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When Chicago Symphony went small, intimate with Mozart and Stravinsky, impact went deep

Submitted by on May 15, 2024 – 7:52 pm

It was a small version of the Chicago Symphony arrayed before conductor Nikolaj Szeps-Znaider. (Todd Rosenberg photos)

Commentary: Conductor-violinist Nikolaj Szeps-Znaider led down-sized CSO in music that drew musicians and audience together. 
By Lawrence B. Johnson

In its small-scale fashion, last weekend’s Chicago Symphony Orchestra program with conductor-violinist Nikolaj Szeps-Znaider was the sleeper delight of the season thus far. To say it was a half-orchestra affair might be generous. Compared with the forces arrayed on stage at Orchestra Hall for Rimsky-Korsakov’s “Scheherazade” the week before, the diminutive band assembled around Szeps-Znaider barely filled the dimensions of a chamber orchestra. But what a sound that handful of musicians made, and what a display of style, polish and wit.

First among equals: Szeps-Znaider stood among his fellow musicians to play and lead Mozart..

With Stravinsky’s spunky ballet “Pulcinella” in the middle, Szeps-Znaider’s program began and ended with Mozart – Violin Concerto No. 2 in D, which the conductor performed while standing amidst his fellow musicians, and Symphony No. 38 in D (“Prague”).

Just as that blazing “Scheherazade” had offered a showcase for the Chicago Symphony compleat, Mozart’s elegant and genteel Second Violin Concerto threw a dazzling light on a handful of the CSO strings. Mozart composed all five of his violin concertos in a single year, when he was 19, and each is a marvel in its own way. While the Third, Fourth and Fifth seem to turn up with about equal regularity, I’m not sure I’ve encountered the Second Violin Concerto twice in concerts in my life as a critic, and that goes back more than half a century. This was a genuine rarity, and a treat.

Szeps-Znaider did more than deliver a solo performance of unfailing finesse, warmth and poise; he elicited from his small band of supporters a luminous sound marked by both depth and restraint. This was the concerto concept still echoing the buoyancy, sheen and esprit of Baroque music. It was also chamber music, Hausmusik, with an aura of good friends convening, virtuosos all, one of them primus inter pares. What a lovely and enfolding way to begin a concert.

Szeps-Znaider’s Stravinsky evoked the composer leading the CSO in the same music in 1965.

It was quite a different Mozart represented at the far end with the “Prague” Symphony. How fitting and rewarding to find this great symphony placed as capstone to an altogether brilliant evening. Mozart composed the work in 1786, between “The Marriage of Figaro” and “Don Giovanni,” and conducted the premiere in Prague. It was apparently the last of his symphonies that he heard. The famous final triptych of Nos. 39, 40 and 41, composed with incredible speed in the summer of 1788, remained in a drawer until after his death in 1791 at age 35.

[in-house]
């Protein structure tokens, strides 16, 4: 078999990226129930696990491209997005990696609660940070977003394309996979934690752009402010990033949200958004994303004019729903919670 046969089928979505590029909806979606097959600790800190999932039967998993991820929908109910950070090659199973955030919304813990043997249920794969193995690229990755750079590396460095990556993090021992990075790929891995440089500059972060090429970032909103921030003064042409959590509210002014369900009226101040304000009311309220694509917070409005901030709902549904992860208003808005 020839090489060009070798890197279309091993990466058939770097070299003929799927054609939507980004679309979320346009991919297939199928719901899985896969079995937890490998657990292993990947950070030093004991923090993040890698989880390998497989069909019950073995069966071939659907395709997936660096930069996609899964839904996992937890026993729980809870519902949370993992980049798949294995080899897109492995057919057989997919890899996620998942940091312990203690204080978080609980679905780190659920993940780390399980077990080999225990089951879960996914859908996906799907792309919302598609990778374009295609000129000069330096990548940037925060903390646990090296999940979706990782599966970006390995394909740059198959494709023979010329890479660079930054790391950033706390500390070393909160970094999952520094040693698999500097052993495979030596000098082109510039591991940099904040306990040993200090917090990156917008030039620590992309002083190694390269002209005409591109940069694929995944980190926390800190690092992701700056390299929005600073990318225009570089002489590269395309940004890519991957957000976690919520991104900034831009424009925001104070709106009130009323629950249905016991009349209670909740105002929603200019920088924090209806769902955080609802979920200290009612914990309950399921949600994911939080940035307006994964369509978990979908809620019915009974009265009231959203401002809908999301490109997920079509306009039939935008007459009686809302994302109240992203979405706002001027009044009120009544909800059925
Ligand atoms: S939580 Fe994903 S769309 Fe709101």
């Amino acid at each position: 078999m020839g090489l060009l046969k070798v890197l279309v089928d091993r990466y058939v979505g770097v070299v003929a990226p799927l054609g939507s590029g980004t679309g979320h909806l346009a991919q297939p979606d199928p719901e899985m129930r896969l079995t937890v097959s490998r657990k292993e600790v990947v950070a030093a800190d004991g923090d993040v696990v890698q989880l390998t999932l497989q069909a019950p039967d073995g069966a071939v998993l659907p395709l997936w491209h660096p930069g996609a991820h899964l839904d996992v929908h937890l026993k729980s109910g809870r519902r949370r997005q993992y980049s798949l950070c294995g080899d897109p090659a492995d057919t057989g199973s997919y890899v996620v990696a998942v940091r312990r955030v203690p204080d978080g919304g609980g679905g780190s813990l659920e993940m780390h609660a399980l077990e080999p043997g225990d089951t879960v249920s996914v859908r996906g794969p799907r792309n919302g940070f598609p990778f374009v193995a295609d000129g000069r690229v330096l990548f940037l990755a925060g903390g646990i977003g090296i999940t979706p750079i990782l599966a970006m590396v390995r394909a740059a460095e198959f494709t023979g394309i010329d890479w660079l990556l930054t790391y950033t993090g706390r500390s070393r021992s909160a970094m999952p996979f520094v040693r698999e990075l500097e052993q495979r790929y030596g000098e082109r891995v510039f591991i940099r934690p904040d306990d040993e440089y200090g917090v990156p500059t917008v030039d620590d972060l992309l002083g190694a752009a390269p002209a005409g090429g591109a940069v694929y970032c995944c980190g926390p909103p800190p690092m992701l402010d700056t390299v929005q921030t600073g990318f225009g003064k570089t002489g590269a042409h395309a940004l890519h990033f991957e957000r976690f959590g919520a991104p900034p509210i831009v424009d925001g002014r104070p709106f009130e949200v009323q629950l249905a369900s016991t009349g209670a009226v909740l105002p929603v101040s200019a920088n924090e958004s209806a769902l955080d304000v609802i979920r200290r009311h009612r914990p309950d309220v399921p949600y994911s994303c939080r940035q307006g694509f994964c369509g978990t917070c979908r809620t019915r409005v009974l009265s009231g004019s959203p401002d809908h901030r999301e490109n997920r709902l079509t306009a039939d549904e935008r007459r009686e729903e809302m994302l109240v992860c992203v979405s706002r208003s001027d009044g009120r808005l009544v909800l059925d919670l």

The “Prague,” the only one of Mozart’s mature symphonies cast in three movements rather than four (it lacks a minuet), stands easily in the company of the later works, as Szeps-Znaider’s vigorous and clear-sighted account bore witness. It was also a brisk account. No layering on of Victorian pomposity here. This was agile, urgent, gleaming Mozart, keenly delivered front to back by a sparkling assembly of winds and strings, each one exposed in the glaring light of their modest numbers. Yet even on this small scale, the CSO musicians conjured in Mozart’s heroic finale a sense of majesty and sheer puissance.

Esteban Batallán, trumpet, and Jay Friedman, trombone, brought some pizazz to ‘Pulcinella.”

I cannot hear Stravinsky’s droll, bright and biting music of “Pulcinella” without picturing the octogenarian composer on the podium at Orchestra Hall in 1965, leading the Chicago Symphony not just in the suite but in the complete ballet with soprano, tenor and baritone soloists. Stravinsky was infirm then and had to be assisted to the podium. But his beat was firm and his musical wit undimmed – not so different from the deliciously brash turn led by Szeps-Znaider in the ballet’s still-popular suite.

Although he has made regular appearances with the CSO in recent seasons, the intimacy of this program showed Szeps-Znaider to exceptionally good advantage. The stage was the same size, and the hall, but the conductor (and violinist) capitalized on the scale of the occasion to draw his audience in. The two Mozart works and “Pulcinella” alike evinced a palpable connection between musicians and audience. A listener departed into the night feeling refreshed, exhilarated in a world well in need of such feeling, such music.